FOHR KERAMIK (1859-2008)
Fohr Keramik was founded in 1859 by Peter Fohr in the heart of the Kannenbäckerland in central Germany. The Kannenbäckerland—the "potters' land" or, more literally, the "jug-bakers' land"—is the site of the largest clay deposit in Europe and a centuries-old home to ceramics manufacturers. Fohr Keramik's original production included clay jugs, humidifiers, and flowerpots. Decorative ceramics were incorporated in 1934. Production divisions were split between two grandsons, Alfred and Wilhelm Fohr, and initially included a modest range of ornamental ceramics.
Fohr Keramik's first collaboration with an outside designer began in 1953 when Heinz Siery, who was at the time a student, created new designs for the pottery house. He continued his work with them after his graduation, and was later promoted to head its art direction in 1954. He left the company in 1955. Siery later went on to become one of the post-war era's most important ceramicists. Siery also had significant impact on the product lines of Scheurich, Carstens, and Ruscha among others.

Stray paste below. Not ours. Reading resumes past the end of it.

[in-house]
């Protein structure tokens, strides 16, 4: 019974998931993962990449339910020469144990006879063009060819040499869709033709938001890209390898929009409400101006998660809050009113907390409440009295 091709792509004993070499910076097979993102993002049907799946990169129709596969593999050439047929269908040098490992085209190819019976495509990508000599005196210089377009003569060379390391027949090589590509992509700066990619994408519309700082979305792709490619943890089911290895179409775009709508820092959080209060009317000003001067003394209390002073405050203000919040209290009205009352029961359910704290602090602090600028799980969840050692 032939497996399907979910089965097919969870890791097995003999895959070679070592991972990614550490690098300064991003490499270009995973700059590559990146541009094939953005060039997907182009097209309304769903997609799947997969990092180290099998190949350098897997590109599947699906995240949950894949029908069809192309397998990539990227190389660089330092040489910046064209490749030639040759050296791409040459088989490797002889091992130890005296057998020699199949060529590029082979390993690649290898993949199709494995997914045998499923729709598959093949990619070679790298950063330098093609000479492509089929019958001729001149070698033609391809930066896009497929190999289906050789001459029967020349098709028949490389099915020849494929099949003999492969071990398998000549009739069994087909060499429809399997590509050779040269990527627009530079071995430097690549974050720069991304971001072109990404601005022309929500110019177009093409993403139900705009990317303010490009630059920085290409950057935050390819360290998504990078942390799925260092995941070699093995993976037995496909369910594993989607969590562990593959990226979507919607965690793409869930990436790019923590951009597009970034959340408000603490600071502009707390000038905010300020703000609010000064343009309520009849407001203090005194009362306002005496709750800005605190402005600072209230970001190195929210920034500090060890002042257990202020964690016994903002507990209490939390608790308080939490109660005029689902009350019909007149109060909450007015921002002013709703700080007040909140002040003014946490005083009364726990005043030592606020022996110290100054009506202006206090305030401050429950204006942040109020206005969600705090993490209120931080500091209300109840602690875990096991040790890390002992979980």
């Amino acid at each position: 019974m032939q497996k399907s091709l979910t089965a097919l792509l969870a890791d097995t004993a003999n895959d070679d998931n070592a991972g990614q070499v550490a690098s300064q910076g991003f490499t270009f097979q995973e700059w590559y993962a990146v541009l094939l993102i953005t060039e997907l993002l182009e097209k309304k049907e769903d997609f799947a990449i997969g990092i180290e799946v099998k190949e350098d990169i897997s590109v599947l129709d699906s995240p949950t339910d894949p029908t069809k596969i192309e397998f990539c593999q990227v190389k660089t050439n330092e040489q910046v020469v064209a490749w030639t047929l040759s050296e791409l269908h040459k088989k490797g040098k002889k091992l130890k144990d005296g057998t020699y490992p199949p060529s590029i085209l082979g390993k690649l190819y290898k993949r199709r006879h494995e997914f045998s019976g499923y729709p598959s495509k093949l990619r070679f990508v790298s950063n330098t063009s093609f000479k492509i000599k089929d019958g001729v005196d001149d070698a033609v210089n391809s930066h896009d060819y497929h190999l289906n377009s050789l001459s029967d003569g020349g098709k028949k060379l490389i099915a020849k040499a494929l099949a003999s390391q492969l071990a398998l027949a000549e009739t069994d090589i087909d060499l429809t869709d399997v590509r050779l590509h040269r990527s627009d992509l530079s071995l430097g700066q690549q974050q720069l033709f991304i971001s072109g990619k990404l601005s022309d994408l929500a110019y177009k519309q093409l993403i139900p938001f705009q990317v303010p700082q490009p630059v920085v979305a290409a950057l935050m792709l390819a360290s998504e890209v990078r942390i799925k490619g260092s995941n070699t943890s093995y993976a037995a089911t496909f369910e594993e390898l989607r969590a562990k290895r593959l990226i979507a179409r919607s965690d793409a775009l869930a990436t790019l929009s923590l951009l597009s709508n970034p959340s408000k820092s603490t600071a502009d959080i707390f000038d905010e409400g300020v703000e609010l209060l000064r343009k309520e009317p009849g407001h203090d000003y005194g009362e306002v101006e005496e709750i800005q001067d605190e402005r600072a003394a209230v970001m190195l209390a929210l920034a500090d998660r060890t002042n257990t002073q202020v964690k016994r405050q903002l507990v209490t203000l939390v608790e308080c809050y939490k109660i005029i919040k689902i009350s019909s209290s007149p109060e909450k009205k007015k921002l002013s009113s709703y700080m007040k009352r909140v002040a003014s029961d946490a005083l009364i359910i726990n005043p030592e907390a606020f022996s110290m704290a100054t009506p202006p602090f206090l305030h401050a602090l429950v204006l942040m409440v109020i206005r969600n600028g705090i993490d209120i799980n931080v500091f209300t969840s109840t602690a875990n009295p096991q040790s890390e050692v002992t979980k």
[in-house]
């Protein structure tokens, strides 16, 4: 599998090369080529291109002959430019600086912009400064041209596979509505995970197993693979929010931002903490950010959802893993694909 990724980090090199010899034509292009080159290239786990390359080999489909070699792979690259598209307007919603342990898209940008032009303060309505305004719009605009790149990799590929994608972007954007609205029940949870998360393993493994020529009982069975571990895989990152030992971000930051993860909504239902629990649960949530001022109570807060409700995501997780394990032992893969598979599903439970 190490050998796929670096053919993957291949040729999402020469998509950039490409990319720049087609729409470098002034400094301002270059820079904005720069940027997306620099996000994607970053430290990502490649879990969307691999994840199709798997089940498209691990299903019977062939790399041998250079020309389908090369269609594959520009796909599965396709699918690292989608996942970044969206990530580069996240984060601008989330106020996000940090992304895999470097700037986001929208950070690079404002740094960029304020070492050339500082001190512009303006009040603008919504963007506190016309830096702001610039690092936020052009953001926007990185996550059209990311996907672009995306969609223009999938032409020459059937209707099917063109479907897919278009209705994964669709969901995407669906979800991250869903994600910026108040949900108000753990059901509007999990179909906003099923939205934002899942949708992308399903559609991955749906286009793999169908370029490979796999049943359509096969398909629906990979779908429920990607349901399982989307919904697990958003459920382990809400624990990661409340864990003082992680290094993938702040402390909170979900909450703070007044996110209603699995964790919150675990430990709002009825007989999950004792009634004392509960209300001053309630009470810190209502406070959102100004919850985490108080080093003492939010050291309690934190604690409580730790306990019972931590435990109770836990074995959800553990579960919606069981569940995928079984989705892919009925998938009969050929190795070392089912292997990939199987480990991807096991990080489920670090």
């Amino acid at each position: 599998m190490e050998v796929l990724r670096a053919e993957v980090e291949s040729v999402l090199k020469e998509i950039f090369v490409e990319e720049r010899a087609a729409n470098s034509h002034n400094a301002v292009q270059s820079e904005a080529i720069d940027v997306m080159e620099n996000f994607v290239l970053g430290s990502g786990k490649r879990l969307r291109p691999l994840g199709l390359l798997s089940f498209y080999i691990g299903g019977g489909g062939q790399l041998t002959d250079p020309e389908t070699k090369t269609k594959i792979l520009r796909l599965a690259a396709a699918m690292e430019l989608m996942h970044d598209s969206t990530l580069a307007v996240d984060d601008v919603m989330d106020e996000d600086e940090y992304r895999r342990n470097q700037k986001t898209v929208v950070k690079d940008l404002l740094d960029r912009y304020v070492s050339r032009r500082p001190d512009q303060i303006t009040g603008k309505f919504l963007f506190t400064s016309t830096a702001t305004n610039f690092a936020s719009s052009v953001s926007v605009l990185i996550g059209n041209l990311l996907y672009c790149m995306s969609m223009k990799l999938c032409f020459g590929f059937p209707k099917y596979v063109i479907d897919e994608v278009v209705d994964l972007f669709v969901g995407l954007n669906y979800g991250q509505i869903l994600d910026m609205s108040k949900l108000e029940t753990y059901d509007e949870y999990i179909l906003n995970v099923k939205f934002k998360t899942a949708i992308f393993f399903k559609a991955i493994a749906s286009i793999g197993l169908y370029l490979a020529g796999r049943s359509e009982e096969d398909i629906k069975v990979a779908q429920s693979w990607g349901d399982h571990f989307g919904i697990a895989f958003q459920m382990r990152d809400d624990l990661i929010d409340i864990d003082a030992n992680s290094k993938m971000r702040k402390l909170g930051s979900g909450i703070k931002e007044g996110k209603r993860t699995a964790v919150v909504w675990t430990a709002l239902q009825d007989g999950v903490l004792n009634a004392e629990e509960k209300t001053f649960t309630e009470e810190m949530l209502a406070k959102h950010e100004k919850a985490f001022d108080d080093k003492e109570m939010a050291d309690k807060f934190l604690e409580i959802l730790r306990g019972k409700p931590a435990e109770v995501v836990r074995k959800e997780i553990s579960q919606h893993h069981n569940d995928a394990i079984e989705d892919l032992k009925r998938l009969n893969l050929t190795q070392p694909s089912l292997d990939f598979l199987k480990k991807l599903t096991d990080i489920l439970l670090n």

Siery was replaced as chief designer with Walter Grau in 1956. Some of Fohr's most iconic early motifs were created under his tenure. Grau had come to manufactory from the porcelain industry, having completed an apprenticeship at C&E Carstens as well as a stint at Rörstrands in Sweden. His successor at Fohr Keramik was Walter Weiland, who was also a veteran of Ruscha, Keto, and Marei Keramik.
Beginning in the mid 1960s, Fohr Keramik reduced the output of its ornamental production, redirecting focus to the manufacture of cache pots and other floral display pieces. The company's export share increased substantially as a result of these changes. Fohr Keramik remained a family-run business over its long existence and is among a small handful of ceramics factories to have lasted in business so long. Christopher Fohr, who was part of the fifth generation to continue the family tradition, closed the firm's doors in 2008.